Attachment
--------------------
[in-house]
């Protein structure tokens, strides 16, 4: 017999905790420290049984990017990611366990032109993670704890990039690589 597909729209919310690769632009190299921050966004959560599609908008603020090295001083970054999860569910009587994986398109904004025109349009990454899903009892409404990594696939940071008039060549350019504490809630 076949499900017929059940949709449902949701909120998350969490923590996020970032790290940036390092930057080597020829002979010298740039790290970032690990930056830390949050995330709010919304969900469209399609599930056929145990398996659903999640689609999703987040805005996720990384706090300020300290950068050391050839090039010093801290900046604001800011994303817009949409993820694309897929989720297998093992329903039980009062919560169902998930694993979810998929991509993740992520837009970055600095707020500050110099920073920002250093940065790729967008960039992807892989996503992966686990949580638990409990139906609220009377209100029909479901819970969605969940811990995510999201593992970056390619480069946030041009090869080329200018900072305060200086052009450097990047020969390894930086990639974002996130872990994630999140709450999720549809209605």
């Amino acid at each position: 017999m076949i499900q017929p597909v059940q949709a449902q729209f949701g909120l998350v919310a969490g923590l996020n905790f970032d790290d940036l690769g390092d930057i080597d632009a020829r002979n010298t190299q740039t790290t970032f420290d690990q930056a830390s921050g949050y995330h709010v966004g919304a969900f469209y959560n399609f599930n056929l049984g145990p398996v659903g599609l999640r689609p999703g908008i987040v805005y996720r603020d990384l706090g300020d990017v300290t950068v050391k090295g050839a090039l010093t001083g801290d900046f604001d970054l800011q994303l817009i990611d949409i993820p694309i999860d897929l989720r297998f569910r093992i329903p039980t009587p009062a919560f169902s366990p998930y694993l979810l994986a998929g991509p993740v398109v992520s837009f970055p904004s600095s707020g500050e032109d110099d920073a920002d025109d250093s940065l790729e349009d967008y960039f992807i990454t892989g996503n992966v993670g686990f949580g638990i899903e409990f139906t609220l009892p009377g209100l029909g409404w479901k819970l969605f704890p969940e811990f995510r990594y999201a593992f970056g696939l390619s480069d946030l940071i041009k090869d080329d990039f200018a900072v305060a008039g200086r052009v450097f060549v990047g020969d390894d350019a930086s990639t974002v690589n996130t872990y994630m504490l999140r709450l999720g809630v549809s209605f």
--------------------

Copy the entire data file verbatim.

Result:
[in-house]
């Protein structure tokens, strides 16, 4: 017999905790420290049984990017990611366990032109993670704890990039690589 597909729209919310690769632009190299921050966004959560599609908008603020090295001083970054999860569910009587994986398109904004025109349009990454899903009892409404990594696939940071008039060549350019504490809630 076949499900017929059940949709449902949701909120998350969490923590996020970032790290940036390092930057080597020829002979010298740039790290970032690990930056830390949050995330709010919304969900469209399609599930056929145990398996659903999640689609999703987040805005996720990384706090300020300290950068050391050839090039010093801290900046604001800011994303817009949409993820694309897929989720297998093992329903039980009062919560169902998930694993979810998929991509993740992520837009970055600095707020500050110099920073920002250093940065790729967008960039992807892989996503992966686990949580638990409990139906609220009377209100029909479901819970969605969940811990995510999201593992970056390619480069946030041009090869080329200018900072305060200086052009450097990047020969390894930086990639974002996130872990994630999140709450999720549809209605």
């Amino acid at each position: 017999m076949i499900q017929p597909v059940q949709a449902q729209f949701g909120l998350v919310a969490g923590l996020n905790f970032d790290d940036l690769g390092d930057i080597d632009a020829r002979n010298t190299q740039t790290t970032f420290d690990q930056a830390s921050g949050y995330h709010v966004g919304a969900f469209y959560n399609f599930n056929l049984g145990p398996v659903g599609l999640r689609p999703g908008i987040v805005y996720r603020d990384l706090g300020d990017v300290t950068v050391k090295g050839a090039l010093t001083g801290d900046f604001d970054l800011q994303l817009i990611d949409i993820p694309i999860d897929l989720r297998f569910r093992i329903p039980t009587p009062a919560f169902s366990p998930y694993l979810l994986a998929g991509p993740v398109v992520s837009f970055p904004s600095s707020g500050e032109d110099d920073a920002d025109d250093s940065l790729e349009d967008y960039f992807i990454t892989g996503n992966v993670g686990f949580g638990i899903e409990f139906t609220l009892p009377g209100l029909g409404w479901k819970l969605f704890p969940e811990f995510r990594y999201a593992f970056g696939l390619s480069d946030l940071i041009k090869d080329d990039f200018a900072v305060a008039g200086r052009v450097f060549v990047g020969d390894d350019a930086s990639t974002v690589n996130t872990y994630m504490l999140r709450l999720g809630v549809s209605f």